You are right, dataflow definitely has shortcomings that pathsensitivity doesn't, but it is true the other way around as well, which is why I believe (D72705#2141439) the combination of the two would be the correct solution, even if the question is whether the return value is checked on a given path of execution (that is precisely what the example in the comment demonstrates, not to mention that it could be far more obfuscated).


I think we have dedicated a lot of time to discuss our long term plans. I feel confident in my stance regarding the future of this checker, you seem to have a good grasp on it, we've gotten feedback a wide range of reviewers, and we also have this as a feature request outside Ericsson. Since this patch intends to lend an alpha checker, I think its about time we start talking about moving forward.

Here is what I like about this patch and want to see it in clang sooner rather than later:

  • Documentation is great. Its hard to overstate the value of that, when I literally have to sink in weeks into a codebase to understand whats going on due to the lack of it.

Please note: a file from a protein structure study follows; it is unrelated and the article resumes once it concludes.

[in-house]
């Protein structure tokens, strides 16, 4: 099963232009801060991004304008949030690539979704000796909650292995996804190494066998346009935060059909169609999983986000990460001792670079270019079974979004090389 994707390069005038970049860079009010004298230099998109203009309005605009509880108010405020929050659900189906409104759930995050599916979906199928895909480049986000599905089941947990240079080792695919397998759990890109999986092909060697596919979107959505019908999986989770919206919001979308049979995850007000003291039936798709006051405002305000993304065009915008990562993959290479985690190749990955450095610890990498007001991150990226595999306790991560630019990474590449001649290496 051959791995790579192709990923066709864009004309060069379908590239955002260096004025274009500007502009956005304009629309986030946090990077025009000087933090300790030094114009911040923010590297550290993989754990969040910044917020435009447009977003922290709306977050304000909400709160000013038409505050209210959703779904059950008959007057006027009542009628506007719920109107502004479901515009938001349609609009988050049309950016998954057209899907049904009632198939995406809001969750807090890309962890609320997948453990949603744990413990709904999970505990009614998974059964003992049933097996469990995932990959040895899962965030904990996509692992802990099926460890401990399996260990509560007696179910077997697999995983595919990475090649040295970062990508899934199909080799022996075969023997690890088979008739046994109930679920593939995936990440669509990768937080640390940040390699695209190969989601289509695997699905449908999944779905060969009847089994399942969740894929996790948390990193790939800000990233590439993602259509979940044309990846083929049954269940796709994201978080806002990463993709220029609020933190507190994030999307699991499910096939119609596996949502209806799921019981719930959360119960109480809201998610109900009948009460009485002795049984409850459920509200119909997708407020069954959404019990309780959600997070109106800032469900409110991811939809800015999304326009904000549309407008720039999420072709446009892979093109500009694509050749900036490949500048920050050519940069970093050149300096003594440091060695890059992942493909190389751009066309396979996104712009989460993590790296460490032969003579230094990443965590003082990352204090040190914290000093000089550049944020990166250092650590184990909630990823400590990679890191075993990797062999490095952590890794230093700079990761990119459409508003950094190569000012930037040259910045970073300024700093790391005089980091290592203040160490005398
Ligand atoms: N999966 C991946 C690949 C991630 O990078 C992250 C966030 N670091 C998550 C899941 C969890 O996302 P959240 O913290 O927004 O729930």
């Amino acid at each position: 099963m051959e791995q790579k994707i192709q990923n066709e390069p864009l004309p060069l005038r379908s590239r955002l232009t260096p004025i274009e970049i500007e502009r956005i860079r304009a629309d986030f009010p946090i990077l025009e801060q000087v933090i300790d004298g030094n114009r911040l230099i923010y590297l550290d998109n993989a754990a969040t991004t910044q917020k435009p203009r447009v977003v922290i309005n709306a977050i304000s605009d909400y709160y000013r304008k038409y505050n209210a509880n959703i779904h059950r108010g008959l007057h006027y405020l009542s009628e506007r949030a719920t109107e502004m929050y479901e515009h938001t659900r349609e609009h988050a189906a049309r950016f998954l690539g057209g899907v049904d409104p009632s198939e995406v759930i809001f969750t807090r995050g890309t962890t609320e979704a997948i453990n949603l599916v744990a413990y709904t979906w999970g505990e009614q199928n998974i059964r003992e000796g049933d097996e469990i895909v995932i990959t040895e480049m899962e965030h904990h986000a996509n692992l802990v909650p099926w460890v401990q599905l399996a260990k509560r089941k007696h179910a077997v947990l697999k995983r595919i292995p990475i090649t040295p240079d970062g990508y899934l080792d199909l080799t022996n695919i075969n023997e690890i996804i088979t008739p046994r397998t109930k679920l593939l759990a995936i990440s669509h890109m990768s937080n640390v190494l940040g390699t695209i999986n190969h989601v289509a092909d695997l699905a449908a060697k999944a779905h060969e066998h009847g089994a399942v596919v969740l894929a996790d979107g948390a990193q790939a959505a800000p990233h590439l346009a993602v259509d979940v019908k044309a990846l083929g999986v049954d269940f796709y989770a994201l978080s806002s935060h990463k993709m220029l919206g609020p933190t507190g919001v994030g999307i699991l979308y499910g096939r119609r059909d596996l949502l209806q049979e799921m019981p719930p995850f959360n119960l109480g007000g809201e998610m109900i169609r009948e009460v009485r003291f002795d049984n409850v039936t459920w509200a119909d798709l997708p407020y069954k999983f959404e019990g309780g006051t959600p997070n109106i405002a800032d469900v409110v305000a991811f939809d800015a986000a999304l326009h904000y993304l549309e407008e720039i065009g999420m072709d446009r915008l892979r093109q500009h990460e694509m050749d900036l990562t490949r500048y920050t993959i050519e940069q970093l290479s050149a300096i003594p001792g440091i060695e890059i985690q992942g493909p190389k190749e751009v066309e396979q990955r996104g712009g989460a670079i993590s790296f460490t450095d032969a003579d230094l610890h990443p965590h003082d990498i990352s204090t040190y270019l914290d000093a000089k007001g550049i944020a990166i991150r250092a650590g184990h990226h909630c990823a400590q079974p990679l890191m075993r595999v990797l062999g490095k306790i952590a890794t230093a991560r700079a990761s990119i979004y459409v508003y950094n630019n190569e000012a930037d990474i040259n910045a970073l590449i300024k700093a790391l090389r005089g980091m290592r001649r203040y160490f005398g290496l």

• @NoQ mentioned the callback choice may not be ideal/wrong, but I personally disagree. Its far easier, and I think cheaper to climb up on the AST. The high level idea behind the visitor analyzing whether a statement constitutes as a check is great, I don't we have anything similar.
  • I think you tested the added functionality for an alpha checker quite well.
  • If my worries (did we think about all the cases that could constitute as a check?) won't be an issue, the infrastructure proposed by this patch seems easily expandable.

Here is what I want to see moving forward: